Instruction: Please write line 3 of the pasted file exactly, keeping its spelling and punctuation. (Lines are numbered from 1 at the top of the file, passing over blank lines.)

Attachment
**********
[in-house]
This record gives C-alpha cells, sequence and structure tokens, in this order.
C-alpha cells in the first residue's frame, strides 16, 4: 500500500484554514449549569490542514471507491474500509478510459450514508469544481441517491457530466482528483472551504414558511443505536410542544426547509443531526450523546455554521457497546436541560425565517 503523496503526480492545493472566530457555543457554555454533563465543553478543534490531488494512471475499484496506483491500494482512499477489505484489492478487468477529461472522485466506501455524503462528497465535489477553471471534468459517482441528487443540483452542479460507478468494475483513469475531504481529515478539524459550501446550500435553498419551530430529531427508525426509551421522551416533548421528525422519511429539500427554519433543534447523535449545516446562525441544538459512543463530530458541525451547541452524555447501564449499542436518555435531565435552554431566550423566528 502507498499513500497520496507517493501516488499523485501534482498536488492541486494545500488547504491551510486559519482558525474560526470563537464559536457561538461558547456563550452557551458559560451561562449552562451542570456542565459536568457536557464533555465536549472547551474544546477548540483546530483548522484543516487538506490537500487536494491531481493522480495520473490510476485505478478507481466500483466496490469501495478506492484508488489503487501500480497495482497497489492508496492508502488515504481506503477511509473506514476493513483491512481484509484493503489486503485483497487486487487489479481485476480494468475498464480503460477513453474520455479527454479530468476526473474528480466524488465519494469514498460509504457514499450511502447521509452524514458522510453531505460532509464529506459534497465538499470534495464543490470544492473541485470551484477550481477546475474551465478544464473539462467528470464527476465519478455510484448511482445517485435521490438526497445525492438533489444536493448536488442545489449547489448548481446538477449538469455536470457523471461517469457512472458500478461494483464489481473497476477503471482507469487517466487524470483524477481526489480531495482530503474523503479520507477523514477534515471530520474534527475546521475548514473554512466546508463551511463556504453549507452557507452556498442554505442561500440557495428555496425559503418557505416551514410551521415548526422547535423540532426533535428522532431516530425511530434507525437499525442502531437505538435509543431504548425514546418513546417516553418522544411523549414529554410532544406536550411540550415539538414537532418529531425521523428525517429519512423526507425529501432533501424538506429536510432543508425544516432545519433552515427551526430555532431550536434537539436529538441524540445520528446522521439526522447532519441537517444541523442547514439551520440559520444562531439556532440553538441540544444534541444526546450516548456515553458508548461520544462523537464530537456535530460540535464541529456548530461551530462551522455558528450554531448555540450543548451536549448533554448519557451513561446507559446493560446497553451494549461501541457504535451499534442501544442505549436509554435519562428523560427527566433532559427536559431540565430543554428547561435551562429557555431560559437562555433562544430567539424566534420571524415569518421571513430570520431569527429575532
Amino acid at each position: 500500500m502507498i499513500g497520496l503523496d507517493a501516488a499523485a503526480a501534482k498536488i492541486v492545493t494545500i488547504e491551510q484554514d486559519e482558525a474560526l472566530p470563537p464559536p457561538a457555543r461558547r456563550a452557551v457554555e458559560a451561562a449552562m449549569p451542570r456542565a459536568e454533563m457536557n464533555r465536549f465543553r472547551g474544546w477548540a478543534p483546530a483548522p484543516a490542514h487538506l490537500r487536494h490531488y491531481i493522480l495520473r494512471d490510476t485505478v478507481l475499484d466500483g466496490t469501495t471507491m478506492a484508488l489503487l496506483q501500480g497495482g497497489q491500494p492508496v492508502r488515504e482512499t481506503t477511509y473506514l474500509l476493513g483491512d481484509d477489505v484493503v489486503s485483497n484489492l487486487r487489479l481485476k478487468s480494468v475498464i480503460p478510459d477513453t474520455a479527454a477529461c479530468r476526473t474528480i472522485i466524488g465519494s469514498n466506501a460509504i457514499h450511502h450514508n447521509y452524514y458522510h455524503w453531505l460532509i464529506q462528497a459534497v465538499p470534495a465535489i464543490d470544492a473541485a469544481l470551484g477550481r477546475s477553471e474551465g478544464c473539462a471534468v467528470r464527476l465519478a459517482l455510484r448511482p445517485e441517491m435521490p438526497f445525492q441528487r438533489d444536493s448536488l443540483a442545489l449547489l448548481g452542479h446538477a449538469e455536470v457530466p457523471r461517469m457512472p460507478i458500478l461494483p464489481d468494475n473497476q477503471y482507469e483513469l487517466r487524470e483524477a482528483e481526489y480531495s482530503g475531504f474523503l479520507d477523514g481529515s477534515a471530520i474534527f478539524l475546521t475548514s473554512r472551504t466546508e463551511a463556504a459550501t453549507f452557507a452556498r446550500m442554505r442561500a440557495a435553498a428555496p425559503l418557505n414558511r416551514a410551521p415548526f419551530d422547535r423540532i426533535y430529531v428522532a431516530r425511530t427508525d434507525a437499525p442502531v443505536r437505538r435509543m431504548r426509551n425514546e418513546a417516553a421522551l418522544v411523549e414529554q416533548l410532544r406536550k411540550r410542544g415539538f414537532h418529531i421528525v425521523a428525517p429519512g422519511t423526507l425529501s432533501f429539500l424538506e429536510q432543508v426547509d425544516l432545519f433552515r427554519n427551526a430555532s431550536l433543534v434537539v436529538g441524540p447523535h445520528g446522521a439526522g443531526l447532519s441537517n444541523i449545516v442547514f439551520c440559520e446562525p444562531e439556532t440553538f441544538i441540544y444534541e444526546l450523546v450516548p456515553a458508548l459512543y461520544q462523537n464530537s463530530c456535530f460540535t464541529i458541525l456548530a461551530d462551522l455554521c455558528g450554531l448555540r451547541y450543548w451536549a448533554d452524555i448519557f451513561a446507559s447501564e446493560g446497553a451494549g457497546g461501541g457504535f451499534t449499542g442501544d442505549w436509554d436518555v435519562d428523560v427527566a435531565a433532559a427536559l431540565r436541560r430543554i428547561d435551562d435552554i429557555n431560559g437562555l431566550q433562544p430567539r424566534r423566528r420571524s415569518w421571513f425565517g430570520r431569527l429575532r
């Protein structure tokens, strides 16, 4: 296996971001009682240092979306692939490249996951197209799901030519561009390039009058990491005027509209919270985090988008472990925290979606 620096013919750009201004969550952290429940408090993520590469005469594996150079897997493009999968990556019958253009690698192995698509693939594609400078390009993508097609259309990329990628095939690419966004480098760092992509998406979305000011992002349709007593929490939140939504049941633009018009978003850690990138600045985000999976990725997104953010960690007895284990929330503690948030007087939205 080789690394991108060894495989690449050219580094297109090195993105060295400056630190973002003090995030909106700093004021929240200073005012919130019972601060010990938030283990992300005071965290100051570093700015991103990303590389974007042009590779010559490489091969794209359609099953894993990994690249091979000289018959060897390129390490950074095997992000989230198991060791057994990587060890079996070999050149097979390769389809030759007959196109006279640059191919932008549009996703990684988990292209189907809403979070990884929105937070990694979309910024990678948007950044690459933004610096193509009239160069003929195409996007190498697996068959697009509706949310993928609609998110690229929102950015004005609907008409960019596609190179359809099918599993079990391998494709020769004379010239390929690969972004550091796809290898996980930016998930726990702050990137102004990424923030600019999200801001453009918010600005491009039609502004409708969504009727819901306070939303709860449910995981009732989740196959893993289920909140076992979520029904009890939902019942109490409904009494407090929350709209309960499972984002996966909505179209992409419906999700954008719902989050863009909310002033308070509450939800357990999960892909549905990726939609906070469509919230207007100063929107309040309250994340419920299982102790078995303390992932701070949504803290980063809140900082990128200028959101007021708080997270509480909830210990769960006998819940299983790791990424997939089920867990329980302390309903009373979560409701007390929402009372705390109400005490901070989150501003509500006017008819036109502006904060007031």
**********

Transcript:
C-alpha cells in the first residue's frame, strides 16, 4: 500500500484554514449549569490542514471507491474500509478510459450514508469544481441517491457530466482528483472551504414558511443505536410542544426547509443531526450523546455554521457497546436541560425565517 503523496503526480492545493472566530457555543457554555454533563465543553478543534490531488494512471475499484496506483491500494482512499477489505484489492478487468477529461472522485466506501455524503462528497465535489477553471471534468459517482441528487443540483452542479460507478468494475483513469475531504481529515478539524459550501446550500435553498419551530430529531427508525426509551421522551416533548421528525422519511429539500427554519433543534447523535449545516446562525441544538459512543463530530458541525451547541452524555447501564449499542436518555435531565435552554431566550423566528 502507498499513500497520496507517493501516488499523485501534482498536488492541486494545500488547504491551510486559519482558525474560526470563537464559536457561538461558547456563550452557551458559560451561562449552562451542570456542565459536568457536557464533555465536549472547551474544546477548540483546530483548522484543516487538506490537500487536494491531481493522480495520473490510476485505478478507481466500483466496490469501495478506492484508488489503487501500480497495482497497489492508496492508502488515504481506503477511509473506514476493513483491512481484509484493503489486503485483497487486487487489479481485476480494468475498464480503460477513453474520455479527454479530468476526473474528480466524488465519494469514498460509504457514499450511502447521509452524514458522510453531505460532509464529506459534497465538499470534495464543490470544492473541485470551484477550481477546475474551465478544464473539462467528470464527476465519478455510484448511482445517485435521490438526497445525492438533489444536493448536488442545489449547489448548481446538477449538469455536470457523471461517469457512472458500478461494483464489481473497476477503471482507469487517466487524470483524477481526489480531495482530503474523503479520507477523514477534515471530520474534527475546521475548514473554512466546508463551511463556504453549507452557507452556498442554505442561500440557495428555496425559503418557505416551514410551521415548526422547535423540532426533535428522532431516530425511530434507525437499525442502531437505538435509543431504548425514546418513546417516553418522544411523549414529554410532544406536550411540550415539538414537532418529531425521523428525517429519512423526507425529501432533501424538506429536510432543508425544516432545519433552515427551526430555532431550536434537539436529538441524540445520528446522521439526522447532519441537517444541523442547514439551520440559520444562531439556532440553538441540544444534541444526546450516548456515553458508548461520544462523537464530537456535530460540535464541529456548530461551530462551522455558528450554531448555540450543548451536549448533554448519557451513561446507559446493560446497553451494549461501541457504535451499534442501544442505549436509554435519562428523560427527566433532559427536559431540565430543554428547561435551562429557555431560559437562555433562544430567539424566534420571524415569518421571513430570520431569527429575532